Topping the list of security shame are staff who use the word “password” as their password.
Second on the list compiled by the Scottish Business Crime Centre (SBCC) is the easily-crackable “123456”.
And not much better in the number three slot is the less-than-cunning “abc123”.
Other sloppy attempts to defeat computer hackers in the top 10 include “letmein”, “111111” and “iloveyou”.
The SBCC said there was a new entry at number 10 with the woeful password “welcome”.
The SBCC work with member businesses across Scotland to provide services relating to business security.
Gary Ritchie, Assistant Director, said: “If someone is using the same, basic password for all of their accounts and website log-ins then once a cyber criminal has got hold of that one password, they can hack into all accounts and cause great financial and personal damage.
“We want people to realise the importance of a strong password or pin and not to use dates of birth or phone numbers and other obvious information for all log-ins.”
The SBCC has now produced a number of top tips for internet users.
The recommendations include using at least eight characters in a combination of numbers and letters.
Users should also deliberately misspell words and use a combination of lower case letters, capitals and symbols.
For example a password such as “catlover” could become “c@LUVr!”
They also reminded workers of the danger of flaunting information such as birth dates on social media.
This is because questions which require these answers are often used in security questions when users have forgotten passwords.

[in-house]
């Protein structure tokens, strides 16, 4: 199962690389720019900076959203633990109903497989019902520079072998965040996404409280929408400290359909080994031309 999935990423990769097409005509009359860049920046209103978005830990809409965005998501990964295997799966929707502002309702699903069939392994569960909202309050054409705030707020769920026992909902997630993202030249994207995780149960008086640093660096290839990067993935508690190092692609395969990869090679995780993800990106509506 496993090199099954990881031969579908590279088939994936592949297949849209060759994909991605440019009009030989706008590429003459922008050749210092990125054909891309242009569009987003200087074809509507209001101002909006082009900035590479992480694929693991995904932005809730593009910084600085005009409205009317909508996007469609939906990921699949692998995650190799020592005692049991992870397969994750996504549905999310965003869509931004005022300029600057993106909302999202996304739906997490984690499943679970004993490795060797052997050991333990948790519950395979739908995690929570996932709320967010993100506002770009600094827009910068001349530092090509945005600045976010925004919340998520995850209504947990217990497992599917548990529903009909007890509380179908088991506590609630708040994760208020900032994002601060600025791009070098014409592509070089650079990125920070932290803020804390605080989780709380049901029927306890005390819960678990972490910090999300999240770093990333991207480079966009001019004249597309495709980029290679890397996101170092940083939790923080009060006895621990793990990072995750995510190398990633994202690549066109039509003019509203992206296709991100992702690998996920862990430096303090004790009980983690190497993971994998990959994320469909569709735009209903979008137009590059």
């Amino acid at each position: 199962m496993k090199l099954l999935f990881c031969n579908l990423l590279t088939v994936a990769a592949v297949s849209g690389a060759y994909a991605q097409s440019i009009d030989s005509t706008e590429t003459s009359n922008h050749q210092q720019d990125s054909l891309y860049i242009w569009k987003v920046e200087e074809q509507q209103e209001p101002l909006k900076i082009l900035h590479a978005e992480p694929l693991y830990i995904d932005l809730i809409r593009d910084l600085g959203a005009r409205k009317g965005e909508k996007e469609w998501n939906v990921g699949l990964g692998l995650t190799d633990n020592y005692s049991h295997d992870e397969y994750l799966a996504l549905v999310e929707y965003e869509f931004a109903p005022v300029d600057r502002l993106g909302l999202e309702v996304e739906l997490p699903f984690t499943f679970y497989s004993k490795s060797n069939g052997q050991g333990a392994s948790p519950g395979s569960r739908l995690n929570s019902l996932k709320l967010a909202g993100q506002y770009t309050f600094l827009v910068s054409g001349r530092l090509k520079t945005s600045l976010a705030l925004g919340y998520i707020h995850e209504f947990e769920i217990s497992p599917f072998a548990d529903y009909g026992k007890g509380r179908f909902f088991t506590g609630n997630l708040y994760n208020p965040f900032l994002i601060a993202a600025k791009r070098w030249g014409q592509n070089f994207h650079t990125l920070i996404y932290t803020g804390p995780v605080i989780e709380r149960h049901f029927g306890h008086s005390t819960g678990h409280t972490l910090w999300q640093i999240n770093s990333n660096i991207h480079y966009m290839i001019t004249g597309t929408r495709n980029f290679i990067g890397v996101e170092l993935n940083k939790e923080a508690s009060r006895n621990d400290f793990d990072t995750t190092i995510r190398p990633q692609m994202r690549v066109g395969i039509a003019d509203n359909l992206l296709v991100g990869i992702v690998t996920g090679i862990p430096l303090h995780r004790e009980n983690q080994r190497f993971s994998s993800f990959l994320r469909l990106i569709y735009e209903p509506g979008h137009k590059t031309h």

Fraudsters can then use this information to access your account through the “forgot password” link.
“Creating a strong password takes minutes and keeping your information safe and away from hackers is well worth the effort,” said Mr Ritchie.
SBCC also advised that smartphones and tablets have the potential to provide hackers and criminals with a wealth of important private information.
Increasingly people are choosing to keep important information such as banking details stored on their mobile devices which could lead to fraud.
It is estimated that this year alone, £5b will be lost through cyber crime in Scotland.
A recent study conducted by Ofcom revealed that 55% of adult internet users admitted to using the same password for most, if not all, websites.
The Adult’s Media Use and Attitudes Report 2013 revealed that 25% confessed to using passwords such as birthdays or names which can open them up to the threat of account hacking.
Top ten rubbish passwords used by Scots workers
7. 111111 (up 3)
8. iloveyou (up 2)
9. trustno1 (down 3)
10. welcome (new on list)
Hovering just outside top 10: jesus, ninja, mustang, password1